In the New Jerusalem diagram the twelve small circles on the periphery correspond in one of their aspects to the twelve tribes of Israel who were given possession of the Holy Land by divine covenant. They were traditionally placed in groups of three, north, south, east and west, and the pattern of their distribution was reflected in the design of the Tabernacle and the Temple which superseded it. That arrangement is repeated in the New Jerusalem diagram. The idea of applying it to the situation at Jerusalem leads to an interesting question - where are the twelve tribes of Israel now to be discovered. The modern Jews claim to be made up of two tribes, Judah and Benjamin, together with an admixture of Levites.

According to the Old Testament history (II Kings 17) all twelve tribes were removed from the Holy Land and taken captive into Assyria. Judah, Benjamin and some of the Levites have now returned to Jerusalem and hold power there. The other tribes are said to be scattered among the nations of the world. Attempts throughout history to identify them, or to claim identity with them, have involved some remarkable feats of imagination. Mystical writers have discovered them variously among the natives of North or South America, the Celts, Anglo-Saxons and all sorts of other peoples. As mentioned above, it is common among Christian sects to call themselves true Israelites and dream of entering the Holy City. But whoever and wherever the lost tribes may be, it is held alike by Jews and Christians that at some future time, immediately preceding a time of lasting peace, all twelve tribes will assemble again at Jerusalem. The prophecy is set out in, e.g., Ezekiel 37. Until such time there is no possibility of a peaceful settlement at Jerusalem.

The recognition of the missing tribes to make up the complete twelve is therefore of the greatest practical importance. And the most practical general principle, as it occurs to Dr Hayut-Man, is to allow the Israelites to declare themselves. That means to offer recognition as a legitimate Israelite to all who so call themselves or are impelled by Jerusalem...ism towards the Holy City.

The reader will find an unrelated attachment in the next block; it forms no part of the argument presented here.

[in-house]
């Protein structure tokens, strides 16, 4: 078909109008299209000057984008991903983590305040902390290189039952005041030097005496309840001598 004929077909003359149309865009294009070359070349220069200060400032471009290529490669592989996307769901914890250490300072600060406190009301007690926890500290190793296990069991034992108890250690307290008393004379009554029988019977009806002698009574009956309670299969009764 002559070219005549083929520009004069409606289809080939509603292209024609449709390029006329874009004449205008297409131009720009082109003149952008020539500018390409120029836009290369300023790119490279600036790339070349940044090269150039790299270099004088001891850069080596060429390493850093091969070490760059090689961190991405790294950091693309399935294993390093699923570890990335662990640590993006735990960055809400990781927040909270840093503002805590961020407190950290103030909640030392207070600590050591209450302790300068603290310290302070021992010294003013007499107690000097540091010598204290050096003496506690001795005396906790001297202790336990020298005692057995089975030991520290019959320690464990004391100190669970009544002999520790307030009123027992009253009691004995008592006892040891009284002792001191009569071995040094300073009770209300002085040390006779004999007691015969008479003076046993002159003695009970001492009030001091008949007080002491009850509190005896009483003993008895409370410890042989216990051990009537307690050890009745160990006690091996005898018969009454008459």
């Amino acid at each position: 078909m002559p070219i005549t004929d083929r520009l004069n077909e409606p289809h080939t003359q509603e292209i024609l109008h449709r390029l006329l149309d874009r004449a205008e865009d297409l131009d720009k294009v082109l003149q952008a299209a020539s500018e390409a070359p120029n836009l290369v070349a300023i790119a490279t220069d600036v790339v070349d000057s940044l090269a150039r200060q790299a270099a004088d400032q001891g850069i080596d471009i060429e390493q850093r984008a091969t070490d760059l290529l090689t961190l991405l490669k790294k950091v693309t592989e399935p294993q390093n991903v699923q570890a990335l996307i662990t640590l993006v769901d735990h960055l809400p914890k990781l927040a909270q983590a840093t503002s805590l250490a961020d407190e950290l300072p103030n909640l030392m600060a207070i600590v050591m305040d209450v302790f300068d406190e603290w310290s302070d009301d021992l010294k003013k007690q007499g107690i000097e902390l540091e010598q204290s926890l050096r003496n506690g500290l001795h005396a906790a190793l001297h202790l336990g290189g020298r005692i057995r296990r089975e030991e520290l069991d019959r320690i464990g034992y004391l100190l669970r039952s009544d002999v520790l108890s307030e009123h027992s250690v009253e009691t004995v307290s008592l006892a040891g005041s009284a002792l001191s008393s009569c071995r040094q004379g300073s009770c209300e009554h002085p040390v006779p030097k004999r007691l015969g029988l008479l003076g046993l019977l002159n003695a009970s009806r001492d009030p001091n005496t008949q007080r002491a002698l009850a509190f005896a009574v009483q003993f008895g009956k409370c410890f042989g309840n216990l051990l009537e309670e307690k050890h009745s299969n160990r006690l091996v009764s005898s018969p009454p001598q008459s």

A lasting form of settlement based on this ideal is possible, timely and, sooner or later, inevitable. It is in accordance with established prophecies, and there now appears in the form of the New Jerusalem the outline of the appropriate science for balancing forces, which is the instrument by which those prophecies may be fulfilled. That science is the justification (the idealism, removing from it the stigma of impracticability. Its practical function, of course, is limited. It is one thing to clarify an ideal and another to live up to it. That difference is foremost in the mind of Plato in all his writings on idealism. The ideal city, he says, can never be reproduced 0n earth, because it is the ideal archetype to be mental and immaterial. On the other hand, without an ideal to aspire towards, society will always be unstable, reverting in the end to chaos. Plato's advice to the inhabitants of his 'best possible' state, Magnesia, was to contemplate the ideal cosmology - the pattern here referred to as the New Jerusalem - and copy it as far as possible in the design of every institution. After that it was to be a matter of compromise, of mitigating the ideal in the interests of practicality, adhering to it no more closely than circumstances permit. Thus if twelve tribes present themselves at Jerusalem, demanding recognition as true Israelites, the process of invoking the Heavenly Jerusalem can thereupon be initiated. If there be more or less than that number and if, as they will, they dispute each other's claims and credentials and engage in other forms of mischief, then the science of reconciliation through the New Jerusalem image will meet its expected test. Its hope of success lies in the fact that it is indeed a science, ideally adapted to present times and open to study by whoever cares to do so. Through that study are revealed the formulas which depict the structure of the universe in terms of its corresponding structure, number. Thence is developed a cosmological standard, a natural guide to civilized living. Sooner or later - and perhaps sooner than at present seems possible - the need for such a standard will become widely apparent.